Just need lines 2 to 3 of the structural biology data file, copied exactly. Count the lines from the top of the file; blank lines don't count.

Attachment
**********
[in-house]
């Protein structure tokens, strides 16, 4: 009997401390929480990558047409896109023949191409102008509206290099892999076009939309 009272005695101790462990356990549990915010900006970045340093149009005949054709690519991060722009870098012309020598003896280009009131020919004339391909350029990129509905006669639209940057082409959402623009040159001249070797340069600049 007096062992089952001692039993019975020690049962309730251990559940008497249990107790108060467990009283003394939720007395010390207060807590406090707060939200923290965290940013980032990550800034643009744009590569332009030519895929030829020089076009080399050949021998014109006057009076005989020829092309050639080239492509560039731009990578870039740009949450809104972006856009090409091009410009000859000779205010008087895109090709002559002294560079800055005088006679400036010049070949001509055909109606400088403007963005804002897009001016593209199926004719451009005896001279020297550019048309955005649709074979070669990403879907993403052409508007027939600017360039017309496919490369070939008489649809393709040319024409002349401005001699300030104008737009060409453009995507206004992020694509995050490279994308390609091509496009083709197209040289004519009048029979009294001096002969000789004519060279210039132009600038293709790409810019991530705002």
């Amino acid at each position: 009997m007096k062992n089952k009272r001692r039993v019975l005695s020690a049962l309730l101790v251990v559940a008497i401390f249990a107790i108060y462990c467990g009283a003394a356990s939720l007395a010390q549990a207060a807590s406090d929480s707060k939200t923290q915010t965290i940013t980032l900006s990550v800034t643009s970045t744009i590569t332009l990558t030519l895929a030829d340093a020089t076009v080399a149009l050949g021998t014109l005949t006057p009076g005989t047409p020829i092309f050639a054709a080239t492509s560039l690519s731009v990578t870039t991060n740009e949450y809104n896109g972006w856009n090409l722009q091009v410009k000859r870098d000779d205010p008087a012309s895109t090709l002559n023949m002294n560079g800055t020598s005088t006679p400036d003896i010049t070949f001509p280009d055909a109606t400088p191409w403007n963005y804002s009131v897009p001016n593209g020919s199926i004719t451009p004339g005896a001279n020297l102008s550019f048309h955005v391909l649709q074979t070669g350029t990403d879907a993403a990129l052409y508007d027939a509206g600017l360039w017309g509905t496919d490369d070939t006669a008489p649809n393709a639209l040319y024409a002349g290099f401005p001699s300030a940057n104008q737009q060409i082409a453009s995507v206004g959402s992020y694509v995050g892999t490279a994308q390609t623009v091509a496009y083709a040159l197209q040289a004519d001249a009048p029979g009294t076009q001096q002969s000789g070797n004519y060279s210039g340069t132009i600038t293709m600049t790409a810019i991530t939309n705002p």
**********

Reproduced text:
């Protein structure tokens, strides 16, 4: 009997401390929480990558047409896109023949191409102008509206290099892999076009939309 009272005695101790462990356990549990915010900006970045340093149009005949054709690519991060722009870098012309020598003896280009009131020919004339391909350029990129509905006669639209940057082409959402623009040159001249070797340069600049 007096062992089952001692039993019975020690049962309730251990559940008497249990107790108060467990009283003394939720007395010390207060807590406090707060939200923290965290940013980032990550800034643009744009590569332009030519895929030829020089076009080399050949021998014109006057009076005989020829092309050639080239492509560039731009990578870039740009949450809104972006856009090409091009410009000859000779205010008087895109090709002559002294560079800055005088006679400036010049070949001509055909109606400088403007963005804002897009001016593209199926004719451009005896001279020297550019048309955005649709074979070669990403879907993403052409508007027939600017360039017309496919490369070939008489649809393709040319024409002349401005001699300030104008737009060409453009995507206004992020694509995050490279994308390609091509496009083709197209040289004519009048029979009294001096002969000789004519060279210039132009600038293709790409810019991530705002």
């Amino acid at each position: 009997m007096k062992n089952k009272r001692r039993v019975l005695s020690a049962l309730l101790v251990v559940a008497i401390f249990a107790i108060y462990c467990g009283a003394a356990s939720l007395a010390q549990a207060a807590s406090d929480s707060k939200t923290q915010t965290i940013t980032l900006s990550v800034t643009s970045t744009i590569t332009l990558t030519l895929a030829d340093a020089t076009v080399a149009l050949g021998t014109l005949t006057p009076g005989t047409p020829i092309f050639a054709a080239t492509s560039l690519s731009v990578t870039t991060n740009e949450y809104n896109g972006w856009n090409l722009q091009v410009k000859r870098d000779d205010p008087a012309s895109t090709l002559n023949m002294n560079g800055t020598s005088t006679p400036d003896i010049t070949f001509p280009d055909a109606t400088p191409w403007n963005y804002s009131v897009p001016n593209g020919s199926i004719t451009p004339g005896a001279n020297l102008s550019f048309h955005v391909l649709q074979t070669g350029t990403d879907a993403a990129l052409y508007d027939a509206g600017l360039w017309g509905t496919d490369d070939t006669a008489p649809n393709a639209l040319y024409a002349g290099f401005p001699s300030a940057n104008q737009q060409i082409a453009s995507v206004g959402s992020y694509v995050g892999t490279a994308q390609t623009v091509a496009y083709a040159l197209q040289a004519d001249a009048p029979g009294t076009q001096q002969s000789g070797n004519y060279s210039g340069t132009i600038t293709m600049t790409a810019i991530t939309n705002p």